Trivial limit question function always positive, limit non negative

Suppose that $a \in (l, r)$ and $f : (l, r) \smallsetminus \{a\} \to \mathbb{R}$ satisfies $f(x) \geq 0$ for all $x \in (l, r) \smallsetminus \{a\}$. Prove that if $\lim_{x\to a} f(x)$ exists then the limit is non-negative.

Solution

Because $f(x)$ is always non negative, the limit can never be negative, therefore it must be positive. The problem is that this is not really a satisfactory proof, and I need to use the epsilon delta limit definition, can anyone help here? Thank you!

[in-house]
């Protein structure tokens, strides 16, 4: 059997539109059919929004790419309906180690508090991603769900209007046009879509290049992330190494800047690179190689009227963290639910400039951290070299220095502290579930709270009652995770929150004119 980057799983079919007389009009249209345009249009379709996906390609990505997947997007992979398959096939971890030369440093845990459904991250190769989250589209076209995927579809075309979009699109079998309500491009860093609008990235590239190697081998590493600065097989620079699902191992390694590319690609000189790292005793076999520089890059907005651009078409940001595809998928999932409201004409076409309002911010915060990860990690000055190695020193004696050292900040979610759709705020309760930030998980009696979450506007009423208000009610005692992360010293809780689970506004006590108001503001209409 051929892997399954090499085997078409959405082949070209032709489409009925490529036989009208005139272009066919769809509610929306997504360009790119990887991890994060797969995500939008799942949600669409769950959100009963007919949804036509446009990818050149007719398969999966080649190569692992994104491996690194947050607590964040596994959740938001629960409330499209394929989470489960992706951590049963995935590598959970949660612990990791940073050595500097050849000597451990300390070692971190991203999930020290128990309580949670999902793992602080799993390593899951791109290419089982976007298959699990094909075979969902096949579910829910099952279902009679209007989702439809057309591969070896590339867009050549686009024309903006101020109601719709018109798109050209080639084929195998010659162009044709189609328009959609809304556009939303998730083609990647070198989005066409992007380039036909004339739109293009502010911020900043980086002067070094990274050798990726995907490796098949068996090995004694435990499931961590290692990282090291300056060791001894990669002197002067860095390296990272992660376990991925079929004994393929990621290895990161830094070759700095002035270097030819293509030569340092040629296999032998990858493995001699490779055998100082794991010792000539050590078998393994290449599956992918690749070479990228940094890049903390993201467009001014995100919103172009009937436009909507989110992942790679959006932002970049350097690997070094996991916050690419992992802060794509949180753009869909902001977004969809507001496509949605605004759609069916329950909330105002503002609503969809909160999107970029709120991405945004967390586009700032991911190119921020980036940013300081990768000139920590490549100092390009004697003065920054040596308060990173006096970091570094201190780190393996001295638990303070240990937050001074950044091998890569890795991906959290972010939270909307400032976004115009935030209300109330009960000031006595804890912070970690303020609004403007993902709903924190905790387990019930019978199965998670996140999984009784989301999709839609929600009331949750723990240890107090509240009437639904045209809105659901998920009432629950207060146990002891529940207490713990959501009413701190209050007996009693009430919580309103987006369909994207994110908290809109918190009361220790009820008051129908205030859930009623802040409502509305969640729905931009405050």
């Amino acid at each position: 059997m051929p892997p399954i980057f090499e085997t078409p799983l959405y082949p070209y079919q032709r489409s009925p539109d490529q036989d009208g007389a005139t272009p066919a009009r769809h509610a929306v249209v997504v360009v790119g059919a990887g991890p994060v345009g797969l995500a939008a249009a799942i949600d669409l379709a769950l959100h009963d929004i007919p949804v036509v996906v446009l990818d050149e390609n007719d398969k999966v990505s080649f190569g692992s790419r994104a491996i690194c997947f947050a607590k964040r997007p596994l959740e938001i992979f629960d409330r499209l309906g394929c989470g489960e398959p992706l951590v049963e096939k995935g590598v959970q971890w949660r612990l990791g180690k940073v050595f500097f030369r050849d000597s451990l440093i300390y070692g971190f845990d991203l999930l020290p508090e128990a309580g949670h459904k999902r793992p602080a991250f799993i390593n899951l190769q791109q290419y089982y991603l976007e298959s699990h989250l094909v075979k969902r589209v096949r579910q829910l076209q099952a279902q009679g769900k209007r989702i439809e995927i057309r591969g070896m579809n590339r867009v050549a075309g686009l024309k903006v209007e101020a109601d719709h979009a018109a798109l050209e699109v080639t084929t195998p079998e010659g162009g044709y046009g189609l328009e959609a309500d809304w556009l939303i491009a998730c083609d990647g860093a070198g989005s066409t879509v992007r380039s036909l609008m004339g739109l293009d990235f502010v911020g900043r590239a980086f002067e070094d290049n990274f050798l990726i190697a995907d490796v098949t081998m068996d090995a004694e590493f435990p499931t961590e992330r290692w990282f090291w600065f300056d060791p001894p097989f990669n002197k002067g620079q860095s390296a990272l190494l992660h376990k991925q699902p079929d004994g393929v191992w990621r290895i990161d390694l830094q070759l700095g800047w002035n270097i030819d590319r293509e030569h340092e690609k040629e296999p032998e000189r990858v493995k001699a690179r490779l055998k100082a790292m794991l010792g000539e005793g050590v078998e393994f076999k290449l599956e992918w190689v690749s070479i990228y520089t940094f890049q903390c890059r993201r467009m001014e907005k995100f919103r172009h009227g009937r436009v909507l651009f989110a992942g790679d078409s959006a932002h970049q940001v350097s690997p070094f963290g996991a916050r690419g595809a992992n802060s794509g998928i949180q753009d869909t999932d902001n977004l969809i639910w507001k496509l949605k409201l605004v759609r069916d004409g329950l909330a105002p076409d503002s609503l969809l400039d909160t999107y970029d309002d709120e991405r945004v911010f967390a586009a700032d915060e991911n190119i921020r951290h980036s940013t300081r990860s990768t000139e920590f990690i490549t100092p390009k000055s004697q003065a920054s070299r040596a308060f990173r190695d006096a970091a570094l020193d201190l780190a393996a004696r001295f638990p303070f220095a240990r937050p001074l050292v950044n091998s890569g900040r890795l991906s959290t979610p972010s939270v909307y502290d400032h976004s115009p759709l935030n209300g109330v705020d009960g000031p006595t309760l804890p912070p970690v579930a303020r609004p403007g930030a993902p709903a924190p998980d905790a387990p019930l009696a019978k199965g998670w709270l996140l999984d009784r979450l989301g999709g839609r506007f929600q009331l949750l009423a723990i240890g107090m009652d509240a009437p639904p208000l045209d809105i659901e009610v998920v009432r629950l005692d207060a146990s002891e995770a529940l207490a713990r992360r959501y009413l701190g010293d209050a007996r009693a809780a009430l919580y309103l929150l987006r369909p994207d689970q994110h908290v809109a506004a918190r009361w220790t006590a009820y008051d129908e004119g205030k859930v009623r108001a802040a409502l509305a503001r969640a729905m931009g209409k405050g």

• Take an $l < 0$. Can you find an $\epsilon > 0$ that shows that $l \neq \lim_{x\to a} f(x)$? – Daniel Fischer Oct 16 '14 at 18:31

Suppose to the contrary that $\lim_{x \to a} f(x) = L < 0$. Let $\epsilon = -L/2 > 0$. There exists $\delta > 0$ with the property that $x \in (l,r) \setminus \{a\}$ and $|x-a| < \delta$ implies $|f(x) - L| < -L/2$. This implies in turn that if $x \in (l,r) \setminus \{a\}$ and $|x-a| < \delta$ then $f(x) < L/2$. But $L/2 < 0$, in contradiction with your assumption that $f(x) \ge 0$.